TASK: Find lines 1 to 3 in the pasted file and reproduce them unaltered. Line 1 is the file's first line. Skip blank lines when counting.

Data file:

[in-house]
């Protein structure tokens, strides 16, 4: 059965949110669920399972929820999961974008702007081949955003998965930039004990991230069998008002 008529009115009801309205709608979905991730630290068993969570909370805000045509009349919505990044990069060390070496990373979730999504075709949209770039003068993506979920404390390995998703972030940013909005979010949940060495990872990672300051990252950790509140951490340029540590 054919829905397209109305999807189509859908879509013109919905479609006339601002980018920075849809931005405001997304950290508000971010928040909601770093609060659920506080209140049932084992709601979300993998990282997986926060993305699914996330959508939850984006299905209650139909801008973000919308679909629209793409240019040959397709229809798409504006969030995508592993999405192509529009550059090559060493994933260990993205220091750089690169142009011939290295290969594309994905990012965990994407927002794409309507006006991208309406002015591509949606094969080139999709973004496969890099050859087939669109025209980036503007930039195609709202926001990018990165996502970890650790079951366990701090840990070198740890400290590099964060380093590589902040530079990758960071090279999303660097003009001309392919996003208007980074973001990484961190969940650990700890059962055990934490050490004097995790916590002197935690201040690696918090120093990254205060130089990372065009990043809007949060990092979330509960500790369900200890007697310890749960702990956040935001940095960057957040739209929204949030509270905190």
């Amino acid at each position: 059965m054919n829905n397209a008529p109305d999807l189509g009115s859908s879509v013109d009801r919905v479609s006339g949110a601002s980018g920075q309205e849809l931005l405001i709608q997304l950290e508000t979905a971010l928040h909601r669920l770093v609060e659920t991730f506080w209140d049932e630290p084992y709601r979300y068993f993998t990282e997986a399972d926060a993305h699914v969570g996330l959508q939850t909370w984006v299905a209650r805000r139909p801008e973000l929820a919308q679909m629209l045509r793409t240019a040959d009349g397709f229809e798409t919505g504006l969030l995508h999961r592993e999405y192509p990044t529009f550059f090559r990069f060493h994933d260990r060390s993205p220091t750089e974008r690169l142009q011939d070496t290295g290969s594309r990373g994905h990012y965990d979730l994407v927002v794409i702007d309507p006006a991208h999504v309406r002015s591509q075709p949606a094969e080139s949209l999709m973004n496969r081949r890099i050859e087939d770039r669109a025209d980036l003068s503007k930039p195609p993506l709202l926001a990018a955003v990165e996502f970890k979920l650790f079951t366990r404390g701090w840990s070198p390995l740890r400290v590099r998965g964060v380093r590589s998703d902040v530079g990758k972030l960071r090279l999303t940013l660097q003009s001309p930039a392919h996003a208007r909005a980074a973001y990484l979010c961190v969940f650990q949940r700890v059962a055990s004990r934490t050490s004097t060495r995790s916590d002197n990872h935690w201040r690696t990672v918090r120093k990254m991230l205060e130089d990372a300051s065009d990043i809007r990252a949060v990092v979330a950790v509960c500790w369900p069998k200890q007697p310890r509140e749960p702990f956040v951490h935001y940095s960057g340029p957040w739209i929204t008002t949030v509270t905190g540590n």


[in-house]
């Protein structure tokens, strides 16, 4: 059965949110669920399972929820999961974008702007081949955003998965930039004990991230069998008002 008529009115009801309205709608979905991730630290068993969570909370805000045509009349919505990044990069060390070496990373979730999504075709949209770039003068993506979920404390390995998703972030940013909005979010949940060495990872990672300051990252950790509140951490340029540590 054919829905397209109305999807189509859908879509013109919905479609006339601002980018920075849809931005405001997304950290508000971010928040909601770093609060659920506080209140049932084992709601979300993998990282997986926060993305699914996330959508939850984006299905209650139909801008973000919308679909629209793409240019040959397709229809798409504006969030995508592993999405192509529009550059090559060493994933260990993205220091750089690169142009011939290295290969594309994905990012965990994407927002794409309507006006991208309406002015591509949606094969080139999709973004496969890099050859087939669109025209980036503007930039195609709202926001990018990165996502970890650790079951366990701090840990070198740890400290590099964060380093590589902040530079990758960071090279999303660097003009001309392919996003208007980074973001990484961190969940650990700890059962055990934490050490004097995790916590002197935690201040690696918090120093990254205060130089990372065009990043809007949060990092979330509960500790369900200890007697310890749960702990956040935001940095960057957040739209929204949030509270905190």
């Amino acid at each position: 059965m054919n829905n397209a008529p109305d999807l189509g009115s859908s879509v013109d009801r919905v479609s006339g949110a601002s980018g920075q309205e849809l931005l405001i709608q997304l950290e508000t979905a971010l928040h909601r669920l770093v609060e659920t991730f506080w209140d049932e630290p084992y709601r979300y068993f993998t990282e997986a399972d926060a993305h699914v969570g996330l959508q939850t909370w984006v299905a209650r805000r139909p801008e973000l929820a919308q679909m629209l045509r793409t240019a040959d009349g397709f229809e798409t919505g504006l969030l995508h999961r592993e999405y192509p990044t529009f550059f090559r990069f060493h994933d260990r060390s993205p220091t750089e974008r690169l142009q011939d070496t290295g290969s594309r990373g994905h990012y965990d979730l994407v927002v794409i702007d309507p006006a991208h999504v309406r002015s591509q075709p949606a094969e080139s949209l999709m973004n496969r081949r890099i050859e087939d770039r669109a025209d980036l003068s503007k930039p195609p993506l709202l926001a990018a955003v990165e996502f970890k979920l650790f079951t366990r404390g701090w840990s070198p390995l740890r400290v590099r998965g964060v380093r590589s998703d902040v530079g990758k972030l960071r090279l999303t940013l660097q003009s001309p930039a392919h996003a208007r909005a980074a973001y990484l979010c961190v969940f650990q949940r700890v059962a055990s004990r934490t050490s004097t060495r995790s916590d002197n990872h935690w201040r690696t990672v918090r120093k990254m991230l205060e130089d990372a300051s065009d990043i809007r990252a949060v990092v979330a950790v509960c500790w369900p069998k200890q007697p310890r509140e749960p702990f956040v951490h935001y940095s960057g340029p957040w739209i929204t008002t949030v509270t905190g540590n």